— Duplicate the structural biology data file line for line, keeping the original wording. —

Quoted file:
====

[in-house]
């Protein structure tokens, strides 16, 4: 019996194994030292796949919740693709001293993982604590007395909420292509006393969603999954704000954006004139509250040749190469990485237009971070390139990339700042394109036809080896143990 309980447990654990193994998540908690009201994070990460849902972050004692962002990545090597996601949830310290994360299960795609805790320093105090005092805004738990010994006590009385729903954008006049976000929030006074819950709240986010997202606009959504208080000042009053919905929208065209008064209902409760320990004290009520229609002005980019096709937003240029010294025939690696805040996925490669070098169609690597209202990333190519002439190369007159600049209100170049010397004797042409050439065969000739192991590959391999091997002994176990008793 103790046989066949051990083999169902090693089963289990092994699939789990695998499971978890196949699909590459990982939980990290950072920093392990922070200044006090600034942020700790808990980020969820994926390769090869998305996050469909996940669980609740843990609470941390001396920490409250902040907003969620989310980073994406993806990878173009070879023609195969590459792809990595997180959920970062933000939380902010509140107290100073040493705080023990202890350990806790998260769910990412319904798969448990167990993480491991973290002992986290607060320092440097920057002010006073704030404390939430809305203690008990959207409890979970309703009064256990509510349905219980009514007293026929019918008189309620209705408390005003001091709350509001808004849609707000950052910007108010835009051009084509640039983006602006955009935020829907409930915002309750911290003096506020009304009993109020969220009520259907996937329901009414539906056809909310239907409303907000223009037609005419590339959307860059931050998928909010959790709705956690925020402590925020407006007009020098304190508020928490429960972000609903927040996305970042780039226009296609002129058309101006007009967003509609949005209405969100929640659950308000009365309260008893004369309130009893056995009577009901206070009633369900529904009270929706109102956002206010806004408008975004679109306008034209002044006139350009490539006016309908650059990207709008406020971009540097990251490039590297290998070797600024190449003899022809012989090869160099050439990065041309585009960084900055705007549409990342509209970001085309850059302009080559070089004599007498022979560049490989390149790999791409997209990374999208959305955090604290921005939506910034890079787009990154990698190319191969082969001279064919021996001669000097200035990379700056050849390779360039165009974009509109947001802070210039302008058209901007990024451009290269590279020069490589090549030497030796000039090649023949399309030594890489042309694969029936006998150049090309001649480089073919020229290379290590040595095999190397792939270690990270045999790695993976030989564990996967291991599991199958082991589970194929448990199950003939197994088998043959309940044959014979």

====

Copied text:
[in-house]
């Protein structure tokens, strides 16, 4: 019996194994030292796949919740693709001293993982604590007395909420292509006393969603999954704000954006004139509250040749190469990485237009971070390139990339700042394109036809080896143990 309980447990654990193994998540908690009201994070990460849902972050004692962002990545090597996601949830310290994360299960795609805790320093105090005092805004738990010994006590009385729903954008006049976000929030006074819950709240986010997202606009959504208080000042009053919905929208065209008064209902409760320990004290009520229609002005980019096709937003240029010294025939690696805040996925490669070098169609690597209202990333190519002439190369007159600049209100170049010397004797042409050439065969000739192991590959391999091997002994176990008793 103790046989066949051990083999169902090693089963289990092994699939789990695998499971978890196949699909590459990982939980990290950072920093392990922070200044006090600034942020700790808990980020969820994926390769090869998305996050469909996940669980609740843990609470941390001396920490409250902040907003969620989310980073994406993806990878173009070879023609195969590459792809990595997180959920970062933000939380902010509140107290100073040493705080023990202890350990806790998260769910990412319904798969448990167990993480491991973290002992986290607060320092440097920057002010006073704030404390939430809305203690008990959207409890979970309703009064256990509510349905219980009514007293026929019918008189309620209705408390005003001091709350509001808004849609707000950052910007108010835009051009084509640039983006602006955009935020829907409930915002309750911290003096506020009304009993109020969220009520259907996937329901009414539906056809909310239907409303907000223009037609005419590339959307860059931050998928909010959790709705956690925020402590925020407006007009020098304190508020928490429960972000609903927040996305970042780039226009296609002129058309101006007009967003509609949005209405969100929640659950308000009365309260008893004369309130009893056995009577009901206070009633369900529904009270929706109102956002206010806004408008975004679109306008034209002044006139350009490539006016309908650059990207709008406020971009540097990251490039590297290998070797600024190449003899022809012989090869160099050439990065041309585009960084900055705007549409990342509209970001085309850059302009080559070089004599007498022979560049490989390149790999791409997209990374999208959305955090604290921005939506910034890079787009990154990698190319191969082969001279064919021996001669000097200035990379700056050849390779360039165009974009509109947001802070210039302008058209901007990024451009290269590279020069490589090549030497030796000039090649023949399309030594890489042309694969029936006998150049090309001649480089073919020229290379290590040595095999190397792939270690990270045999790695993976030989564990996967291991599991199958082991589970194929448990199950003939197994088998043959309940044959014979």